By Peter Hoskins

Business reporter

Google has confirmed it is restricting the types of election-related questions users can ask its Artificial Intelligence (AI) chatbot Gemini.

In a blog post, it said the policy had been rolled out in India, which will hold elections starting in April.

It comes as the firm aims to avoid more controversy over AI technology.

Gemini is essentially Google’s version of the viral chatbot ChatGPT. It can answer questions in text form, and it can also generate pictures.

A spokesperson for Google told the BBC that the latest move was part of plans announced last year around its approach to elections.

“As we shared last December, in preparation for the many elections happening around the world in 2024 and out of an abundance of caution, we’re restricting the types of election-related queries for which Gemini will return responses,” they said.

Elections are due to be held in countries around the world this year including the US, UK and South Africa.

When the BBC asked Gemini questions about those elections it responded each time with: “I’m still learning how to answer this question. In the meantime, try Google Search.”

However, when a series of follow-up questions about Indian politics was put to Gemini it did supply more detailed responses about the country’s major parties.

Developments in generative AI have raised concerns about misinformation and prompted governments around the world to move to regulate the technology.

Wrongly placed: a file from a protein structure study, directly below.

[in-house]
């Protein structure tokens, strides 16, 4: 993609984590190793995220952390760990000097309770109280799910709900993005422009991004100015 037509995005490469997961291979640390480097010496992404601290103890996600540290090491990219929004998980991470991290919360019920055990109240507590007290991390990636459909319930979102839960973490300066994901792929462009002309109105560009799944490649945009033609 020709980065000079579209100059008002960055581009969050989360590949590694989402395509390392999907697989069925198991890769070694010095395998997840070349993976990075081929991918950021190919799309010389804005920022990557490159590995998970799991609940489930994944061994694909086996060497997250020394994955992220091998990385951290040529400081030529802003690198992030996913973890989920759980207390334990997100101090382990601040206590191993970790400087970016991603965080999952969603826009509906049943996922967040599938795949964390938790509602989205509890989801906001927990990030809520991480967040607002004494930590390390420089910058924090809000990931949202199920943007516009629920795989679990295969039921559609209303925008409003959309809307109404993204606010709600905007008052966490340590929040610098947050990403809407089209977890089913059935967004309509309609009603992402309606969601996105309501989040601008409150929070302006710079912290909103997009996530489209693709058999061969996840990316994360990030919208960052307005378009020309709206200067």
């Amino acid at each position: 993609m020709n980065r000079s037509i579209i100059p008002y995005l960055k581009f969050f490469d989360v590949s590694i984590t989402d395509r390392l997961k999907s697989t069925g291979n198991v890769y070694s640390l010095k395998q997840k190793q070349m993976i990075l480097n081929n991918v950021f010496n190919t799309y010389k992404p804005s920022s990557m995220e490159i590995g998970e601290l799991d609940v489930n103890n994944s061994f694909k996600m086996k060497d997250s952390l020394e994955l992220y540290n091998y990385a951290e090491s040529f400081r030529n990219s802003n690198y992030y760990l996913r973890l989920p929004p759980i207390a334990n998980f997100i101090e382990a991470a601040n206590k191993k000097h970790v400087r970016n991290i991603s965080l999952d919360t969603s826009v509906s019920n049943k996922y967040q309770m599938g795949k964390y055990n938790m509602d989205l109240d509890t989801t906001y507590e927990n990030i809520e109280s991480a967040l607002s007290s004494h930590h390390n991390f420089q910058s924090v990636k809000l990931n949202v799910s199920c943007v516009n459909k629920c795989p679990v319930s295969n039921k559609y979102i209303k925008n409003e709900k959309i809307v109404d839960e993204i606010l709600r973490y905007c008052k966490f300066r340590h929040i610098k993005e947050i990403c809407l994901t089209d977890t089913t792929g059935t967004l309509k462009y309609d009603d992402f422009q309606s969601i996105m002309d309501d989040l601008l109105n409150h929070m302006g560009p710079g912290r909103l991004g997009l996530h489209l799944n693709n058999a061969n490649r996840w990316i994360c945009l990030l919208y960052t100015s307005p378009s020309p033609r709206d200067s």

In recent weeks India has told technology companies that they need approval before releasing AI tools that are “unreliable” or being trialled.

In February, Google apologised after its recently launched AI image generator created an image of the US Founding Fathers which inaccurately included a black man.

Gemini also generated German soldiers from World War Two, incorrectly featuring a black man and Asian woman.

It also immediately “paused” the tool, writing in a blog post that it was “missing the mark”.

Source

Leave a Reply

Your email address will not be published. Required fields are marked *

You May Also Like

Time travel: What if you met your future self?

By Hal Hershfield15th November 2023 Imagining a conversation with “future you” has…

OpenAI staff demand board resign over Sam Altman sacking

By Chris Vallance, Annabelle Liang & Zoe Kleinman Technology and business reporters…

Five reasons for optimism on climate

By Matt McGrath Environment correspondent at COP28 in Dubai It’s easy to…

Why is the world investing so much in semiconductors?

By Hannah Mullane Business Reporter, BBC News I’m at the UK’s newest…